But which by design have been receiving scant attention than they deserve. Areas where the laws of the free market do not seem to apply in terms of the suppliers and/or producers determining the price of their produce, if not the so-called free market.

The precarious and untenable predicament of communal producers in Namibia is well known as has been to the authorities. Testifying to this is the former President Hifikepunye Pohamba in his State of the Nation Address in 2014 when he referred to the Meatco Bill. “Is aimed at securing greater participation of our communal farmers in the commercial marketing of cattle, and indeed a fairer representation in the meat industry,” he said. That must have good news to communal farmers. Seven years down the line, the good intentions of the Government with regard to Meatco, and subsequently communal farmers as per Pohamba, seems but a pipedream up to now.

Yours Truly Ideologically cannot but also go back further to 2009 when this very same important matter of the marketing of cattle from communal Omaheke enjoyed high attention at the region’s economic conference. We are now in 2021 and not much has changed in this regard. Not only this but this vexed question has graced many an agenda of various fora to no avail. Only to hear the overtures of commercial farmers in 2021.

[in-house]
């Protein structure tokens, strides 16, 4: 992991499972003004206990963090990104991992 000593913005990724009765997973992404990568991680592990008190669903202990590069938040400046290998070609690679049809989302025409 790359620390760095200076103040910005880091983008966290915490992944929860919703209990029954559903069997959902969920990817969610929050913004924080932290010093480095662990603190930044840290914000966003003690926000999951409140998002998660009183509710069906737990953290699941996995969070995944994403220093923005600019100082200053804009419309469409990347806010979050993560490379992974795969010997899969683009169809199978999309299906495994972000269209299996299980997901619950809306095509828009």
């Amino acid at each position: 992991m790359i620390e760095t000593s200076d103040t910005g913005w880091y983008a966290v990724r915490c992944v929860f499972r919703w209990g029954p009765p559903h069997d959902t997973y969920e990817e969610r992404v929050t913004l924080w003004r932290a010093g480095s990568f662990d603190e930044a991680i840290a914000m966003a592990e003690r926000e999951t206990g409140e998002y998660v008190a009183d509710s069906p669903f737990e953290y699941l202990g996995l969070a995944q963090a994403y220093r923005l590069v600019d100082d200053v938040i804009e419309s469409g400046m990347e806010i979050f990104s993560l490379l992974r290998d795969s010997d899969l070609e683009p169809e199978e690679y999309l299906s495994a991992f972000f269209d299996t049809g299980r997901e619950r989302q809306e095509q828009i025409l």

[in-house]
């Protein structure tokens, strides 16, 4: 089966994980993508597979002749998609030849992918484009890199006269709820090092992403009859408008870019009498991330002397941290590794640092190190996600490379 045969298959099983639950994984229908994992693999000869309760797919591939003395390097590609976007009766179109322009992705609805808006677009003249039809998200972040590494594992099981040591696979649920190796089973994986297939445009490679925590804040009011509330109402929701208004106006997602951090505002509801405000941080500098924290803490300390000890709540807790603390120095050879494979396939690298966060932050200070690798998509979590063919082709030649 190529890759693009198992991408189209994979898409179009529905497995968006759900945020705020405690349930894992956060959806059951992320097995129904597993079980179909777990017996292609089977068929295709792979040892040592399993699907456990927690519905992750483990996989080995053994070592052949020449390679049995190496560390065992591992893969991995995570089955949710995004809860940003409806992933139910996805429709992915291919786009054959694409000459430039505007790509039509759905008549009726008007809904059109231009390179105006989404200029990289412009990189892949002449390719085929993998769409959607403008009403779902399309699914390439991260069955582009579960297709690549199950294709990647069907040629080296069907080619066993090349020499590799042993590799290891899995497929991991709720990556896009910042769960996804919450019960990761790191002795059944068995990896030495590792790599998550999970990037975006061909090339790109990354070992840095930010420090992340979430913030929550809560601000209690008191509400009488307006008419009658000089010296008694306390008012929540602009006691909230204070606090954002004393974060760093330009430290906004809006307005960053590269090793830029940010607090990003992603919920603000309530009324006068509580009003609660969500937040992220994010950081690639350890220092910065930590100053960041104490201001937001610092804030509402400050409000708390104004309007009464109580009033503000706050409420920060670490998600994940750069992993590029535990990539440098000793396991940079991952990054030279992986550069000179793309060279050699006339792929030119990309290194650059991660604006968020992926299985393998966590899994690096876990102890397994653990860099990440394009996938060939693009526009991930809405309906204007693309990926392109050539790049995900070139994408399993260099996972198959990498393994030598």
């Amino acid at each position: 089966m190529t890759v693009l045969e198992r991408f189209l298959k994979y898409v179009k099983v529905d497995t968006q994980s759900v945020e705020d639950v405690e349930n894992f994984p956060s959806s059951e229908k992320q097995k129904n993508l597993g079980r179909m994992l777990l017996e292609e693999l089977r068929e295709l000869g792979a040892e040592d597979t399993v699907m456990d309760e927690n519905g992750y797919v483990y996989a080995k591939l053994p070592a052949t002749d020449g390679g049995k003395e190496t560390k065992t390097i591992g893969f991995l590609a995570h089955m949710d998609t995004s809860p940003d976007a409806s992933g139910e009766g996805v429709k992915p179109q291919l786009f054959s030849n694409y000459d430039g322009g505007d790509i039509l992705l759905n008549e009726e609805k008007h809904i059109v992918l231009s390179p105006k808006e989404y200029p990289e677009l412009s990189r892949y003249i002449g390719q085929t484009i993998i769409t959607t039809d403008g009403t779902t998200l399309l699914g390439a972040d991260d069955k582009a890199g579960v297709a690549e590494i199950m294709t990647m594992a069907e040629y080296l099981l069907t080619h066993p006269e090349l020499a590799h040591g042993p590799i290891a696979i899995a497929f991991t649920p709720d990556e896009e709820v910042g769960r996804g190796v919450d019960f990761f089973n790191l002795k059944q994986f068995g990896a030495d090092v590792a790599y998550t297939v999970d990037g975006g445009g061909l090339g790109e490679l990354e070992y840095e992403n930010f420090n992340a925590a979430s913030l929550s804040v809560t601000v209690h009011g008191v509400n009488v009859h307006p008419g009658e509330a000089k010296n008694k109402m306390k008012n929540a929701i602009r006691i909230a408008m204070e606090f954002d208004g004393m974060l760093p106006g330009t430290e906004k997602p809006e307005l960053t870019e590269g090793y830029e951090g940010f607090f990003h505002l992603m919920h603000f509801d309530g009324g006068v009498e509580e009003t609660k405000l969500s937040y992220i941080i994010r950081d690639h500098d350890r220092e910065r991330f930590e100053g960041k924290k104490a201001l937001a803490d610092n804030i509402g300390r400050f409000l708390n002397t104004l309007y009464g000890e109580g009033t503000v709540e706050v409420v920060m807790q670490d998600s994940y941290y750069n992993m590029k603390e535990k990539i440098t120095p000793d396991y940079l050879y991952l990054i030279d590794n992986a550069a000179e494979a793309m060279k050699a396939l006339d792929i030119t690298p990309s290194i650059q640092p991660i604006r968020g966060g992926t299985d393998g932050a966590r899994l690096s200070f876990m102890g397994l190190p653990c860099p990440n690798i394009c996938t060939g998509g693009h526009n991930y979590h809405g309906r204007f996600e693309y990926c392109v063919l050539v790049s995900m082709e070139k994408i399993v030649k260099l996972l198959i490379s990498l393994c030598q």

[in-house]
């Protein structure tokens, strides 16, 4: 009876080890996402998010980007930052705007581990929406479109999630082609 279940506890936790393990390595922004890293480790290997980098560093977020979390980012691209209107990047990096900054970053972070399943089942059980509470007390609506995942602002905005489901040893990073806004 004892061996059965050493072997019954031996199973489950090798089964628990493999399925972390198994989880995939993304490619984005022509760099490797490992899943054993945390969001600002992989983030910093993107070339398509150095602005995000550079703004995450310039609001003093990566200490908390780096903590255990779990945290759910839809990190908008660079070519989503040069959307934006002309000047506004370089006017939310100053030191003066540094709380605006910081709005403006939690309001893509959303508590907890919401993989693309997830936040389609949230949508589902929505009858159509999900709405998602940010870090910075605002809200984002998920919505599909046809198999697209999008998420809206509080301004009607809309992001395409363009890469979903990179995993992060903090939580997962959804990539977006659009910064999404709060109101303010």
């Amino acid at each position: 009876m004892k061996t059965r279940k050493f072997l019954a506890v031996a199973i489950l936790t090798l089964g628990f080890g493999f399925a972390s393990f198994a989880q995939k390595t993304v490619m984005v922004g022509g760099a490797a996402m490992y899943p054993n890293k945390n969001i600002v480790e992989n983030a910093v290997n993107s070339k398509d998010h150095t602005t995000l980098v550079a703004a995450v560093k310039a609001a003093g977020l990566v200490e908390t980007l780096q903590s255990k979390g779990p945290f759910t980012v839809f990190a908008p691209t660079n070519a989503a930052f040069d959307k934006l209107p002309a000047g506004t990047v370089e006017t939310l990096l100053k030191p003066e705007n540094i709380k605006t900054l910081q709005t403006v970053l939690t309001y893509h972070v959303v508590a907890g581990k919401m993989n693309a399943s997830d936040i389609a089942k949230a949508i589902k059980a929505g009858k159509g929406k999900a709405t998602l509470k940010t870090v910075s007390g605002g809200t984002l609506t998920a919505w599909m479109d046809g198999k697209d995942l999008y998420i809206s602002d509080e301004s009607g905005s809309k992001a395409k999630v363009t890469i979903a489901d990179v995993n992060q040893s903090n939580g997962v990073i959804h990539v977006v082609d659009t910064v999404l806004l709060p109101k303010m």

One cannot but appreciate such overtures. But can communal farmers in Namibia be expected to be equal partners and participants in whatever livestock marketing model is hatched in 2021, and beyond, with the marketing playing fields as unlevelled as they are? Against communal livestock producers, and in favour of their commercial counterparts?

“The situation currently facing the Omaheke communal farmers, and one that is not akin to this region or isolated to it, is that they are and never been in any position to determine the price of their main product. This is despite the lie of the law of demand and supply determining such prices. On the contrary an exploitative cartel fronted by so-called auctioneering houses, buyers, and if you like some financial institutions, seem to be in an unholy alliance to be perpetuating ferociously their vicious grip over livestock marketing in the communal areas of Namibia, with single buyers presenting sellers with fait accompli fixed prices.” Yours Truly Ideologically observed in 2009 writing as Kae on Friday.